The prime motivation for me, and many experimentalists (probably most theorists too), was always to extend the frontier of our knowledge of how nature behaves. Extending to higher energies also means looking at higher resolution, at smaller distance scales, deeper into the heart of matter and the forces that bind it. To me at least, this seems an especially interesting direction of travel.
Perhaps we experimentalists have deferred too much to theoretical arguments in the past. (And it must be said, the Higgs one was a very good one.) It is always nice to hear about things to look out for on your travels. But if we want to continue our exploration with significant new projects we need to make it clearer than we have before that the experiments don’t exist to chase down pet theories, interesting though those may be. Nor do they exist for the technology, training and other ancillary benefits they provide, although those are necessary to make them sustainable and economically beneficial. They exist to explore. The discussion needs to centre on the value of the knowledge they uncover.
¹Except to say that I find it strange that Kane implies in his article that the first electron-positron and proton-antiproton colliders were at SLAC (California) and Fermilab (Illinois) respectively, when in fact they were, as far as I can tell, in Frascati (Italy), and CERN, Geneva. The CERN one was quite famous and won a prize.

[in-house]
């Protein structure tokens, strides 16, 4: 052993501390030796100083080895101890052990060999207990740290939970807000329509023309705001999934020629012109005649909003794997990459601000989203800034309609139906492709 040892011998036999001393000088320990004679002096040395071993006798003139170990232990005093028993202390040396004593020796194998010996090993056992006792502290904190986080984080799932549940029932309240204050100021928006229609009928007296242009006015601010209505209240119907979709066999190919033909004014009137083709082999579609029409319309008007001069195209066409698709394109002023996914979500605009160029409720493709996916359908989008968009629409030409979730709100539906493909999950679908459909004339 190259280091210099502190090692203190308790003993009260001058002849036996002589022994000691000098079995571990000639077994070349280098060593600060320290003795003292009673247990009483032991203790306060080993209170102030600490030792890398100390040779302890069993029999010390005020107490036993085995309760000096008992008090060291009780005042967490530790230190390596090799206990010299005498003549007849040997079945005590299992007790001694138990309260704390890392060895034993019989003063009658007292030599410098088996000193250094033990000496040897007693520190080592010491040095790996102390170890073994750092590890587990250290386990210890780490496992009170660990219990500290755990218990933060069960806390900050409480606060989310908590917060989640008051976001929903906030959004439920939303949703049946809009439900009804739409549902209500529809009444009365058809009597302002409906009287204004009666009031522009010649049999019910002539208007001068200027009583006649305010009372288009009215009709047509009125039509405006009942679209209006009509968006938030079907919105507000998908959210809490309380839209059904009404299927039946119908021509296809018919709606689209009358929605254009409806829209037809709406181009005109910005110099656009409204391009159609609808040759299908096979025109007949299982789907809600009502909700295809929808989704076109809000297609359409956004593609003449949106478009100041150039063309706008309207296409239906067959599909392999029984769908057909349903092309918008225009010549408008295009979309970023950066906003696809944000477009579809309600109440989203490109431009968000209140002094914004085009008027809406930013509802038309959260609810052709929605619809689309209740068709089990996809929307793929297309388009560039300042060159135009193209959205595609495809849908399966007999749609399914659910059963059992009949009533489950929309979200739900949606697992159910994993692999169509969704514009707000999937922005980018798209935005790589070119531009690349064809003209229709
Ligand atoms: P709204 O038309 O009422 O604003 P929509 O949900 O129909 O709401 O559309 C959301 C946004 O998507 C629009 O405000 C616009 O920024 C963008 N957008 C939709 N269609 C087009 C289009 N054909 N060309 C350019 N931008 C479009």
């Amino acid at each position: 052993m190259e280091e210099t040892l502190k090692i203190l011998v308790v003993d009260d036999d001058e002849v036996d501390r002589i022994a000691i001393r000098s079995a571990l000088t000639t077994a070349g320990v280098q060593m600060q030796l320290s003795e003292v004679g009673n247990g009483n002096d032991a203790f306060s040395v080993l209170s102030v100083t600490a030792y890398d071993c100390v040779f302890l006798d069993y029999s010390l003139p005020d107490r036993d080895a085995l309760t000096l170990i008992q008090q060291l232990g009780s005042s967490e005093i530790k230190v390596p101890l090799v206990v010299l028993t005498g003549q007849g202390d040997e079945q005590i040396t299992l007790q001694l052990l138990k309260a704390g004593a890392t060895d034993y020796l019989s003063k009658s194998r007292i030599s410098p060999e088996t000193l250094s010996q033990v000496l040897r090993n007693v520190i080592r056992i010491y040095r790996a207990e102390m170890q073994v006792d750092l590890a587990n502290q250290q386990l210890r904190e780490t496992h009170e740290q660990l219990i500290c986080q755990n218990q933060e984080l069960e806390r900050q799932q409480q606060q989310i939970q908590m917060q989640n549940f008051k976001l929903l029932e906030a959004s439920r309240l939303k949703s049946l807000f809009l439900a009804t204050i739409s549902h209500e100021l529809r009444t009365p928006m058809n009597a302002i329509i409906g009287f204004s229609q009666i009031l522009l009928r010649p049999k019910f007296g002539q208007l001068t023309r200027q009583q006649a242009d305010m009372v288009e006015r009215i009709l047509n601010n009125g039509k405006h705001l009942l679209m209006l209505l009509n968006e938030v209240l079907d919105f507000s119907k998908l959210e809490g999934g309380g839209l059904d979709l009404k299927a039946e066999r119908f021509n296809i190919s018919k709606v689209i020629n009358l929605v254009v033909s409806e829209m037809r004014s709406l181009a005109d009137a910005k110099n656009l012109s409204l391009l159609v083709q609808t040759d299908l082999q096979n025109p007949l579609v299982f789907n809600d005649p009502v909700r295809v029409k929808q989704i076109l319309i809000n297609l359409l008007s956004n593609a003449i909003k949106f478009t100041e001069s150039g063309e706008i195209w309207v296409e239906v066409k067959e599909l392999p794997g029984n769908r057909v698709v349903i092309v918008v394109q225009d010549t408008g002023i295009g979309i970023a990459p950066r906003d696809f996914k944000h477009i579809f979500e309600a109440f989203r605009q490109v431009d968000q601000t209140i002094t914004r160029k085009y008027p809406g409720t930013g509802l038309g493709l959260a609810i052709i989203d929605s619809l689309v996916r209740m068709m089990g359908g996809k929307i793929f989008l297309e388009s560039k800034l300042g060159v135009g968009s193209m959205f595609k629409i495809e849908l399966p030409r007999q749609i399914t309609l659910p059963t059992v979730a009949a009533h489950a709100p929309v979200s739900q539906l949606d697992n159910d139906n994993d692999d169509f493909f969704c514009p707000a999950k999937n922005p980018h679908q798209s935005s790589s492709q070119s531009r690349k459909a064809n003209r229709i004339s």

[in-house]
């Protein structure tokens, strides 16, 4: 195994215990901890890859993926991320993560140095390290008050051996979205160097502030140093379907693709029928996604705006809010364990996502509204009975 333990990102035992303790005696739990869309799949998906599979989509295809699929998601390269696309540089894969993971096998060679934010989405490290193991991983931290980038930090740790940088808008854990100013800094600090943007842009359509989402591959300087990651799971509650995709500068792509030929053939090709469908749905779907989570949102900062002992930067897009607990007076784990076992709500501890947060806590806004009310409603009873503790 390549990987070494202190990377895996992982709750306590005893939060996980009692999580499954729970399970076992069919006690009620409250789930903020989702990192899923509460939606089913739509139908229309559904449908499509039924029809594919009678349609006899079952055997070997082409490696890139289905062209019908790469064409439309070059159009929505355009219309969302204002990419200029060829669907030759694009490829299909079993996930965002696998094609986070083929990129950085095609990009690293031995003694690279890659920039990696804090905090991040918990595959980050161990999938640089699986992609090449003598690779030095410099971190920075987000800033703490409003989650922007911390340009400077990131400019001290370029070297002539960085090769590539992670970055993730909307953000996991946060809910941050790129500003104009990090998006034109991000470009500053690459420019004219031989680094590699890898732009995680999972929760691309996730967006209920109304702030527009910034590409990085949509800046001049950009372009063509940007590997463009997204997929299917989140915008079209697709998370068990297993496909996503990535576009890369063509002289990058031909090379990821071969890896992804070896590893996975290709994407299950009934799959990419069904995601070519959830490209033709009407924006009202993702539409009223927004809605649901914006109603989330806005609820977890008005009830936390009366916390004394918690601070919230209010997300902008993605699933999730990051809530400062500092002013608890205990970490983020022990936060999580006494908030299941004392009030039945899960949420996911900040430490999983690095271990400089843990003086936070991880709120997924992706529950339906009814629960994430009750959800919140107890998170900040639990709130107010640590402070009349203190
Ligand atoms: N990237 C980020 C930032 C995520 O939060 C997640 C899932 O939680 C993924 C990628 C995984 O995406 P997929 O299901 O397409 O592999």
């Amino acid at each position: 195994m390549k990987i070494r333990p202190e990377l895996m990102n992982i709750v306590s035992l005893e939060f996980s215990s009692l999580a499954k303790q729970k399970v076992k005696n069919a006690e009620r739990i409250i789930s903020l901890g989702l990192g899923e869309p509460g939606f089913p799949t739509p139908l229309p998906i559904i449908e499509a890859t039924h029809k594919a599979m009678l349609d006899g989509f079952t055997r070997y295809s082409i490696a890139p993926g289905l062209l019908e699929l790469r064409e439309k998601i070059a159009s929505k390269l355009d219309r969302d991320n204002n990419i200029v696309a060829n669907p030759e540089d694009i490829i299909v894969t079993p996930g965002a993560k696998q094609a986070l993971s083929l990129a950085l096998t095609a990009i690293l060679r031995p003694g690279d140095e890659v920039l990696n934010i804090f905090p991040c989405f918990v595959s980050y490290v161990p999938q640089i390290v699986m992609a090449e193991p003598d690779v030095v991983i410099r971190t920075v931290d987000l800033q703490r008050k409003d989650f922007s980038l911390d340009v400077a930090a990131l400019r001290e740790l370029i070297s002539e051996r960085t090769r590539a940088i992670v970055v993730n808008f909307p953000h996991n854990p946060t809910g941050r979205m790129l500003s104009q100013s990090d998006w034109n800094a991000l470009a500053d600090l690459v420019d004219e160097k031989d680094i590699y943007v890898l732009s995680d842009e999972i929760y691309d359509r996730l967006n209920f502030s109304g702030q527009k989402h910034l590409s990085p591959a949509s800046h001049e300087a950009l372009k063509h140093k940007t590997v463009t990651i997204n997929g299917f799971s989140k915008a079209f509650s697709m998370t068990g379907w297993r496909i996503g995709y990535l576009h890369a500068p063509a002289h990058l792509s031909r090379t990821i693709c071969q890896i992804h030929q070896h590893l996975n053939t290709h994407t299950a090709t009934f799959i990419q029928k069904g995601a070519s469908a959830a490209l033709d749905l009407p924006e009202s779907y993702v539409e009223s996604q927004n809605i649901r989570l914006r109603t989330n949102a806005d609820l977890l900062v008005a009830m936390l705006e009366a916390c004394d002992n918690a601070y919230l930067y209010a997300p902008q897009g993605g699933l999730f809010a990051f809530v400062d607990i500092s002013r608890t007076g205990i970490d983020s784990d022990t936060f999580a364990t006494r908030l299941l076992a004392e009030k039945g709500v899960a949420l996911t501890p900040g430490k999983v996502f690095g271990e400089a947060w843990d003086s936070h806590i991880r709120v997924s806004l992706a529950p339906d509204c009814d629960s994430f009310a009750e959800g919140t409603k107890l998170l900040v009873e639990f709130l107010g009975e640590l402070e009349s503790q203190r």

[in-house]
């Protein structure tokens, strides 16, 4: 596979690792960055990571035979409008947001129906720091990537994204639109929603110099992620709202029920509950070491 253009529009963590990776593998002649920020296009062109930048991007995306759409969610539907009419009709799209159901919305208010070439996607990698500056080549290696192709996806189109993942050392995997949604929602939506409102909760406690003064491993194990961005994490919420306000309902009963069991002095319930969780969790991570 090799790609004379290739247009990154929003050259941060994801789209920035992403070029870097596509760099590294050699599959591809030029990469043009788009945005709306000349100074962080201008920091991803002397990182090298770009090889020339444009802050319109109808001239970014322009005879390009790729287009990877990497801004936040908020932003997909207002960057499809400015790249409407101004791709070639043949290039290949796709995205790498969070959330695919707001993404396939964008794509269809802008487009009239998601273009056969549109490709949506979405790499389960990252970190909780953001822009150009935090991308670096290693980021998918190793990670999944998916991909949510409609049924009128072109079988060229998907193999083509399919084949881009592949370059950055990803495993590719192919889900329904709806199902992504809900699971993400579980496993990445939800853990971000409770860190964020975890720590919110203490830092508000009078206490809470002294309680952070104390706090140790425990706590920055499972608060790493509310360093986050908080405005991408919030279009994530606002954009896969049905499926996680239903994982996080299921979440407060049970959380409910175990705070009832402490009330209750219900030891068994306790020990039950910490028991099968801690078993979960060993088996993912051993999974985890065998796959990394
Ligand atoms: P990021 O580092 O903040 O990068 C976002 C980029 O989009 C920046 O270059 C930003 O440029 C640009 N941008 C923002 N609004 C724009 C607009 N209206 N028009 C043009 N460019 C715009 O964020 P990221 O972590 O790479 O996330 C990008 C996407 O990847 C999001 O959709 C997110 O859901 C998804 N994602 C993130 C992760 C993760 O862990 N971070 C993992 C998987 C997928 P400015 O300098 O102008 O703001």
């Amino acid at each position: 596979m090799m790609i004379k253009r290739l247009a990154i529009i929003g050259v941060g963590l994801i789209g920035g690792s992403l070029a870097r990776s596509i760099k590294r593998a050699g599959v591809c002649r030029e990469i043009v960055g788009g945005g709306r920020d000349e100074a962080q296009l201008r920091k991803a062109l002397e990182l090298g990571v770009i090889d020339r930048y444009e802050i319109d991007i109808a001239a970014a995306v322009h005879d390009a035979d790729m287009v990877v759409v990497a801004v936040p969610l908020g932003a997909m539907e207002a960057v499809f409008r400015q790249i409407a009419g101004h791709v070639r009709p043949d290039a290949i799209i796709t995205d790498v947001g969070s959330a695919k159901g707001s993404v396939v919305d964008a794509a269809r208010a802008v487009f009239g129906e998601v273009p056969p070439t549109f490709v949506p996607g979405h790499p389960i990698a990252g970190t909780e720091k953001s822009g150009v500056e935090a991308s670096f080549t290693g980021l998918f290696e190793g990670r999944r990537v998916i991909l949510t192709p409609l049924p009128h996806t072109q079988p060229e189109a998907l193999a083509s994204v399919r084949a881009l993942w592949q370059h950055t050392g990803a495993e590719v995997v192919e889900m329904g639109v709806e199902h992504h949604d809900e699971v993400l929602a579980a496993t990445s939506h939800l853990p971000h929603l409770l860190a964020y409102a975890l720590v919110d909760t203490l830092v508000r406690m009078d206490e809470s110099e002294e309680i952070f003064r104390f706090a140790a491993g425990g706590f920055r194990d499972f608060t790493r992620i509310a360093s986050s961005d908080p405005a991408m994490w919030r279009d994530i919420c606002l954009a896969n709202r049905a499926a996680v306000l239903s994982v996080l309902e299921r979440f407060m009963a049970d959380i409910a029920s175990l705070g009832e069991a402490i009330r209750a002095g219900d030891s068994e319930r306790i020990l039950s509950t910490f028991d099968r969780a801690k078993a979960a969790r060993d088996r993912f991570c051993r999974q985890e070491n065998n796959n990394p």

My interpretation of Hossenfelder’s writing. She says she has never demanded guarantees, nor called the LHC a failure. I’m happy to assume she hasn’t put those statements down in so many words. However, on the first point, in my view the cumulative effect of her writing raises the bar of required expectation for a new collider to the level of “guarantee” for all practical purposes. On the second: at one point for example she writes of almost apologising to her bus driver for the fact that the LHC “… didn’t” [and] “…probably won’t” find anything new, which certainly paints a picture of perceived failure in my mind. Maybe she didn’t mean any of that and it was just unfortunate phrasing. However the “way of thinking” that I refer to is not uncommon, even amongst experimentalists.
I now wait with interest to see whether Gordon Kane also disagrees with my understanding of his words.